Dr Granger, who captured the attention of the nation by writing about her experiences with illness as an NHS patient and had a huge impact on the health world, had planned the celebration before her death and told her husband she wanted “no tears” at the event.
Instead on Saturday at Aspire in Leeds there was a performance from the NHS Choir, dancing and much chance to celebrate Dr Granger who launched the #hellomynameis campaign to promote compassionate care and get medics to introduce themselves to patients after her own experiences.
Dr Granger’s campaign for more personalised and compassionate care has been supported all over the world and 400,000 health workers across 90 organisations are now backing the drive. She was recognised with an MBE and awards including a Special Achievement Award from the BMJ.
Before her death from a rare form of cancer at the age of 34 earlier this year, she also raised over £250,000 for the Yorkshire Cancer Centre in Leeds together with her husband Chris Pointon.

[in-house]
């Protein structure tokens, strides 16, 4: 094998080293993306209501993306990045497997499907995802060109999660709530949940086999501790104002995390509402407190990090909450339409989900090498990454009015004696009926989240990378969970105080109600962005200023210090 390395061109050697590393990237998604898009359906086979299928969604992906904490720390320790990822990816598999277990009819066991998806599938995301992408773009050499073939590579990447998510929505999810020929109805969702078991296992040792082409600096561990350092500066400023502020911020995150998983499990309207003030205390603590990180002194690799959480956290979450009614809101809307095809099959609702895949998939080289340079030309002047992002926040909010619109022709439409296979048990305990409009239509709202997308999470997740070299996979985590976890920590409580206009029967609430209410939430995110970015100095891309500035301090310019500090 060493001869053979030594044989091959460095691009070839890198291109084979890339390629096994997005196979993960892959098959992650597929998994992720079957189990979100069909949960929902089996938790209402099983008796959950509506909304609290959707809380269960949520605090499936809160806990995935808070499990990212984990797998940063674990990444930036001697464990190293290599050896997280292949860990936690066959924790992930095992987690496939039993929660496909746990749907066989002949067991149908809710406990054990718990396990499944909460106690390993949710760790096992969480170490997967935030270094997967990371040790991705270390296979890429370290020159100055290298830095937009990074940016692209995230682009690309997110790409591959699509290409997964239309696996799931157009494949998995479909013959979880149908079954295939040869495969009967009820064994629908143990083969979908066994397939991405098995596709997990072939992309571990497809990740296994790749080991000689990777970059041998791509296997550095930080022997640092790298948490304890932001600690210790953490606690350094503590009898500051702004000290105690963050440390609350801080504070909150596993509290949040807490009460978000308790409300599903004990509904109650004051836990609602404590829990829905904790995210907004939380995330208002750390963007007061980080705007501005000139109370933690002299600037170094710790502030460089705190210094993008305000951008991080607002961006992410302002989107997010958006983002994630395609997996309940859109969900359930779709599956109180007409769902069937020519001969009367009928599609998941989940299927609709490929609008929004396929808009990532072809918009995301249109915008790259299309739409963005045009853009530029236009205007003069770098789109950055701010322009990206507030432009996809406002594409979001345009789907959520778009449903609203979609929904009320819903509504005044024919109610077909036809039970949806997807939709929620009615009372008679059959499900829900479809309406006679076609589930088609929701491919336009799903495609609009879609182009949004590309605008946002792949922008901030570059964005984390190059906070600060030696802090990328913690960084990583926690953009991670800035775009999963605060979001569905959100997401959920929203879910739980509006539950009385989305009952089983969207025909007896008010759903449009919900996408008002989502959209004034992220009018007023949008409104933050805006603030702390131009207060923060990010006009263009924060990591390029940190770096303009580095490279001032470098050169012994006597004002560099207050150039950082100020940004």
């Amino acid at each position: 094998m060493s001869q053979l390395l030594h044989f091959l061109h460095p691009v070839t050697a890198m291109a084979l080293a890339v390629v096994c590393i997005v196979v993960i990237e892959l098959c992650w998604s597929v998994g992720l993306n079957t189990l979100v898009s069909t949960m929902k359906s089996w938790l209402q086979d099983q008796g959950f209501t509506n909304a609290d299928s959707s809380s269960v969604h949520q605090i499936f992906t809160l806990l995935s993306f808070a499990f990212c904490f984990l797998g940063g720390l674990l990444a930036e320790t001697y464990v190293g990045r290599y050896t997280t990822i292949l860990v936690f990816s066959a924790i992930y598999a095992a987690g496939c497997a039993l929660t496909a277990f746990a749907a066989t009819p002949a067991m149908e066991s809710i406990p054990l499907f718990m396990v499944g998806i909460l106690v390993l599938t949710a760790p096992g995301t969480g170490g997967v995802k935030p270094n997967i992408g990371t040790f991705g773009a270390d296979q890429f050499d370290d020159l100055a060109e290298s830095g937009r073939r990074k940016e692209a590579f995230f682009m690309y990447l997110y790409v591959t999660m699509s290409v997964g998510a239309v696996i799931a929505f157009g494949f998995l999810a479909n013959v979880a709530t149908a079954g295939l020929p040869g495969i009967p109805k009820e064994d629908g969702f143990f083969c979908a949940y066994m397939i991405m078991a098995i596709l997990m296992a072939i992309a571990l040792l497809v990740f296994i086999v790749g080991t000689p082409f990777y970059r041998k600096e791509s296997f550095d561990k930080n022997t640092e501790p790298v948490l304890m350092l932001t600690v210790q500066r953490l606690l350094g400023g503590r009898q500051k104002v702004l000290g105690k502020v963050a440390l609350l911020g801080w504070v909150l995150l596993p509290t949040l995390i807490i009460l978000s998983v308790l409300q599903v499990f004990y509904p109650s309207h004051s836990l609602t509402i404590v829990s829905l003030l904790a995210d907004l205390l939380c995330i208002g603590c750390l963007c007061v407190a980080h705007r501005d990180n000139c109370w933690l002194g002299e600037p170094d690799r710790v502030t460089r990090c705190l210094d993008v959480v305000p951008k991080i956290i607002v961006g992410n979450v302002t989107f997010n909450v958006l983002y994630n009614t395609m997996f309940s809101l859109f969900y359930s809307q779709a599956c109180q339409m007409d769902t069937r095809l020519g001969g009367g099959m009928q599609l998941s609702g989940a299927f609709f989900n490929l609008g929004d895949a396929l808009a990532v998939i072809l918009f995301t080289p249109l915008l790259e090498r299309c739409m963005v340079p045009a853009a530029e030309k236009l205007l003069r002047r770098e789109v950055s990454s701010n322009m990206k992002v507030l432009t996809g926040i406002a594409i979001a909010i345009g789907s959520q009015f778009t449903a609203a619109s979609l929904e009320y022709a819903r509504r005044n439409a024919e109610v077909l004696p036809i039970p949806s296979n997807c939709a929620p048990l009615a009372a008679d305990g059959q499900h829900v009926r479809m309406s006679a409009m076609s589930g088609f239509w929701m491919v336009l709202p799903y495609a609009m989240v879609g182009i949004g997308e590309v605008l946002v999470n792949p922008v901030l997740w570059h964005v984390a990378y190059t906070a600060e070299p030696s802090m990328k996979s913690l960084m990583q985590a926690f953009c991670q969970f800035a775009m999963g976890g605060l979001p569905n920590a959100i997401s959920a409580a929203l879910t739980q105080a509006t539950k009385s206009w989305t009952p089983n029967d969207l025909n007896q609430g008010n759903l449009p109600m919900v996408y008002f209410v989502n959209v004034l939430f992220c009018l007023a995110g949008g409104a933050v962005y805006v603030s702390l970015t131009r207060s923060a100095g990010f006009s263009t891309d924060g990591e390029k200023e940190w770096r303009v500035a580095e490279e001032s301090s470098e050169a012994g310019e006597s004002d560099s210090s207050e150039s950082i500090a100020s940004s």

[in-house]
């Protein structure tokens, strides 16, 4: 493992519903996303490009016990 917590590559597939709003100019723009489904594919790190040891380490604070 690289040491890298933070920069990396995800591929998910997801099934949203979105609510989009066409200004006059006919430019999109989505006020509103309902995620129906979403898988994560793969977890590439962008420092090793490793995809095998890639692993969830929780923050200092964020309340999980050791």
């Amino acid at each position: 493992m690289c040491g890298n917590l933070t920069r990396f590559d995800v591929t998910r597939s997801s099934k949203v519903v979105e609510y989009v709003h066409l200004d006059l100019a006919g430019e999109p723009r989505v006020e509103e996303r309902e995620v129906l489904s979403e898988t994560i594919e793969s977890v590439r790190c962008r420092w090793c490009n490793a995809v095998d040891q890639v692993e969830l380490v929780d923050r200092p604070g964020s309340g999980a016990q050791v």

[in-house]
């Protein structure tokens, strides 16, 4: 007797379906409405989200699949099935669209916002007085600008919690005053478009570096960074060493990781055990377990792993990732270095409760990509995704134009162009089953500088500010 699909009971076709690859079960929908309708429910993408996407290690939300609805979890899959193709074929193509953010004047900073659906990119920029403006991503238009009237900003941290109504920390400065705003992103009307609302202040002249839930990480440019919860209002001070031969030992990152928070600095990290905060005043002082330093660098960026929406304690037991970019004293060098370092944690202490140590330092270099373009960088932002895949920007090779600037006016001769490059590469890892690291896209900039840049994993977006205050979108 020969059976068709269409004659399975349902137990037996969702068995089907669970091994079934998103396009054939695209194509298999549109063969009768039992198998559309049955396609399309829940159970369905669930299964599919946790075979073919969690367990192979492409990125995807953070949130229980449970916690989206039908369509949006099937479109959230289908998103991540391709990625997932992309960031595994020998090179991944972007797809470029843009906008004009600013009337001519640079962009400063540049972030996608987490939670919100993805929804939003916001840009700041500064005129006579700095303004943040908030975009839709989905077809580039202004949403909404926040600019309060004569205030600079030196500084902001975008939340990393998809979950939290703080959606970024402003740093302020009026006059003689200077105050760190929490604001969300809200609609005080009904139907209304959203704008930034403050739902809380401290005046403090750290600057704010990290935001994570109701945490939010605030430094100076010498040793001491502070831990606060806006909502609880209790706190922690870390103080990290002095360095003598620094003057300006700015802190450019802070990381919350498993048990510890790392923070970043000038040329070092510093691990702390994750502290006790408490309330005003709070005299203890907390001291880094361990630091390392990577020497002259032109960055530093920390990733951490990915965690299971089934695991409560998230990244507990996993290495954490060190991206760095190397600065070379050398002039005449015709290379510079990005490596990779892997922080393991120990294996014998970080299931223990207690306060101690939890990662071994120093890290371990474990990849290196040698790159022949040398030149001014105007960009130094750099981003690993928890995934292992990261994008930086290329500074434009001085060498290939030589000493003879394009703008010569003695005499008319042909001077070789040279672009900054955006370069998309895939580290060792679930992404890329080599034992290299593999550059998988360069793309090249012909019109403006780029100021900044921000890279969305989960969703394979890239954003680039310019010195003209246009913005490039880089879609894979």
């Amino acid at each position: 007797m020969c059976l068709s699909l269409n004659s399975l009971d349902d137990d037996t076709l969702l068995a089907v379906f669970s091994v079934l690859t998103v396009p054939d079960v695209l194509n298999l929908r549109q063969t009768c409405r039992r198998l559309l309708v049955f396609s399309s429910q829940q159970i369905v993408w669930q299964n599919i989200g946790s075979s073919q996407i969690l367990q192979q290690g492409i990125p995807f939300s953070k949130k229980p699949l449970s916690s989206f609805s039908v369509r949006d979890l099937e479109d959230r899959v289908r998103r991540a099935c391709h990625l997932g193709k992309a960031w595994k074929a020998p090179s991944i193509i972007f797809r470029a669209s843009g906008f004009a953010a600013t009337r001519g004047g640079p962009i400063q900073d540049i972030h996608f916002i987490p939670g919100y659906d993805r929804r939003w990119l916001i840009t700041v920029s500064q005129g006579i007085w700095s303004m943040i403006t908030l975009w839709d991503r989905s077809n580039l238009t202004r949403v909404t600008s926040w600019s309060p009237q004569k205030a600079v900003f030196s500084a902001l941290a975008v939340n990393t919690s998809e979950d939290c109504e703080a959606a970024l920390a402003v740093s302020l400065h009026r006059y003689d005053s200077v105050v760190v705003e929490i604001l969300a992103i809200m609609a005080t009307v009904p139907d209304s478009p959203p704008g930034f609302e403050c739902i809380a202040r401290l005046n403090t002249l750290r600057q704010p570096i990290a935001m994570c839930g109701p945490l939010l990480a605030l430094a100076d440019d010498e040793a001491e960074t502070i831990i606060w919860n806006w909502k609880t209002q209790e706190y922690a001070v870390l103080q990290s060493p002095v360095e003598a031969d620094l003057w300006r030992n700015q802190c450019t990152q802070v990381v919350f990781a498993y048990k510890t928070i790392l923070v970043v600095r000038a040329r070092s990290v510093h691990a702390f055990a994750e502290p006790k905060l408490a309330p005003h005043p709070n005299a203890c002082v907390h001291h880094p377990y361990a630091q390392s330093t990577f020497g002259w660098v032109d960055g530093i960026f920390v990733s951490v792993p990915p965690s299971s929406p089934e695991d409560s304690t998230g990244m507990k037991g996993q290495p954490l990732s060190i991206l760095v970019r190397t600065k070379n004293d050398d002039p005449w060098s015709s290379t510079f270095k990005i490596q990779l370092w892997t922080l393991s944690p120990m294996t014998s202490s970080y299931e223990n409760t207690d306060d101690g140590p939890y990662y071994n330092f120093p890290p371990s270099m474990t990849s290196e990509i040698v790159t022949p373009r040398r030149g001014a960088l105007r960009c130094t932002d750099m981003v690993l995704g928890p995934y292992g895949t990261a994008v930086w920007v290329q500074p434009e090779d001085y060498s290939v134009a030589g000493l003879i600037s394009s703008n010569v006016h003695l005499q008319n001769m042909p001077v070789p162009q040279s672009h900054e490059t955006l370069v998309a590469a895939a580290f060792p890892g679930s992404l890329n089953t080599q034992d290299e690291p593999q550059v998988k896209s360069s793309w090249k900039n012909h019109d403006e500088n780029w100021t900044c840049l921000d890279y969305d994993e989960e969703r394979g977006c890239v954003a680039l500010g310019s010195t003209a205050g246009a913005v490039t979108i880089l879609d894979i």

Yesterday he said: “It went really well. I do not think it could have gone better. Everybody had a good time celebrating Kate’s life. I think it was a very fitting tribute, It was how she would have wanted it.”
Calendar news presenter Duncan Wood hosted the event which was in aid of the Moortown hospice where Kate died,
Tracie Harrison, head of individual giving at St Gemma’s, told the Yorkshire Evening Post it was a privilege for staff to meet and care for the consultant, from East Ardsley, near Wakefield, and that every penny donated would be used to provide the highest level of care for patients in the future, as well as support for their family and friends.